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By Tim Hunt

Pleasanton's water use matches Las Vegas

Uploaded: Jul 31, 2014

Pleasanton water department staffers have received lots of feedback—that's greatly understating it—since the City Council established the policy that every water user had to reduce their consumption by 25 percent year-over-year or face a financial penalty.
The phone rang off the hook—500 calls per day in the first few weeks. Some folks were concerned that if they already were prudent with using water, reducing that by 25 percent could be a real challenge.
For instance, if you are in a home that was built in the last 10 years, you already have low-flow toilets, faucets and shower heads to say nothing of likely much more water efficient washing machines. Those are the easy sweet spots for reduction in older homes—but the water demand is hardened in new, more efficient construction.
That said, Pleasanton's per capita use is simply EMBARASSING. The city has taken huge steps to declare that it is "green"— electric vehicle charging stations, AB 32 Greenhouse gases campaign—yet its per capita water use is equal to that of Las Vegas.
That's right—Sin City in the middle of the desert. Pleasanton's per capita use is 219 gallons per day—exactly the same as Vegas where summer temperatures soar above 100 degrees routinely. Consider that per person (capita) use in Dublin is 120 gallons per day and it is 161 per day in Livermore.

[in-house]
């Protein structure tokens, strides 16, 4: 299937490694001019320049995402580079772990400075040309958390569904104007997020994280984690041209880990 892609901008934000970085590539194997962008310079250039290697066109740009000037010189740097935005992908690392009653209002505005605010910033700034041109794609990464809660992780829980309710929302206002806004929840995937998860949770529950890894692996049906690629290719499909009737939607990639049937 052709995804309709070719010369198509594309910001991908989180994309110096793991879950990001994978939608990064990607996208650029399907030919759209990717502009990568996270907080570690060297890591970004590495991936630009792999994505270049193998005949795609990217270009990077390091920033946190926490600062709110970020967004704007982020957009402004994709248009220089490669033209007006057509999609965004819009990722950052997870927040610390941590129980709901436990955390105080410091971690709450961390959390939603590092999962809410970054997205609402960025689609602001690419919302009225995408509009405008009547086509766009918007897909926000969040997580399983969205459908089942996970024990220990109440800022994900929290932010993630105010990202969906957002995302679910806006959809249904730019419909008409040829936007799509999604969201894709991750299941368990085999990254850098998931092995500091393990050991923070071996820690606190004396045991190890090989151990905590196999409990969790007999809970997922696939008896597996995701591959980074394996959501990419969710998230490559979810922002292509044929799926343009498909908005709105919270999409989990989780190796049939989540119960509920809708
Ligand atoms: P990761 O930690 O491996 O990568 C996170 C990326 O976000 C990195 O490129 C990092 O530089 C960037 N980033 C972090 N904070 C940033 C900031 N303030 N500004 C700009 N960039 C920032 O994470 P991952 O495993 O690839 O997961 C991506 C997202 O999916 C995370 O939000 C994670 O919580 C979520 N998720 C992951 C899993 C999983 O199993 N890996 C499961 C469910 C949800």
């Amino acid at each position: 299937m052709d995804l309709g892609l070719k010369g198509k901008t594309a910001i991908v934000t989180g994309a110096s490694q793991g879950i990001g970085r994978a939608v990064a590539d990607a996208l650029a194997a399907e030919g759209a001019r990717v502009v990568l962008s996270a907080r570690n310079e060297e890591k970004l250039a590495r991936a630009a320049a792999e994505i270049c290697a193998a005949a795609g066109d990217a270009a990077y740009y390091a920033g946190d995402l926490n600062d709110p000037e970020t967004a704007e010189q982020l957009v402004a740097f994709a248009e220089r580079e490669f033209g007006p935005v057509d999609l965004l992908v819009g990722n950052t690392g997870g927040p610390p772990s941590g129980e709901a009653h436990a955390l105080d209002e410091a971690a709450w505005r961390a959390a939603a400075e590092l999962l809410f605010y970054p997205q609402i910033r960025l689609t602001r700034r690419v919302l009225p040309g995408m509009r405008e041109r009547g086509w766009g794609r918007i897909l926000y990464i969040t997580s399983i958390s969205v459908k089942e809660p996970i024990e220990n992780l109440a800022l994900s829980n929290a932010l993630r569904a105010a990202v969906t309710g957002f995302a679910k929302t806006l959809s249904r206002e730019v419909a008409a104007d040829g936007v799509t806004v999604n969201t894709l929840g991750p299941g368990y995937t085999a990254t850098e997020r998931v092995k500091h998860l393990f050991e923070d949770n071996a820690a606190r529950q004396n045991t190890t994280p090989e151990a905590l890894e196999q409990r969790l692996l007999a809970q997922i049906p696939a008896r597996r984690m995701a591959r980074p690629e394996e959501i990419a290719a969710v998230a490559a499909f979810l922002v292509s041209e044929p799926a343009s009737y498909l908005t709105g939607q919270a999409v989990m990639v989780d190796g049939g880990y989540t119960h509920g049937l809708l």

Both Dublin and Livermore have embraced recycling for years, but that's a huge difference between Pleasanton and its neighbor to the north.
For a city that likes to consider itself green, it is both a stark embarrassment and a call for using recycled water. There are a stunning amount of public parks carpeted with lawn that is irrigated with potable water. The city says its water use is down about 50 percent and some of those grass areas are showing brown. Now, just as they have done around City Hall, how about ripping out grass that is only there to be pretty and using native plants that will provide their beauty without taking tons of water.
I am experimenting in my yard and I can say that varieties of Rosemary and Oleander are doing very well with little or no irrigation.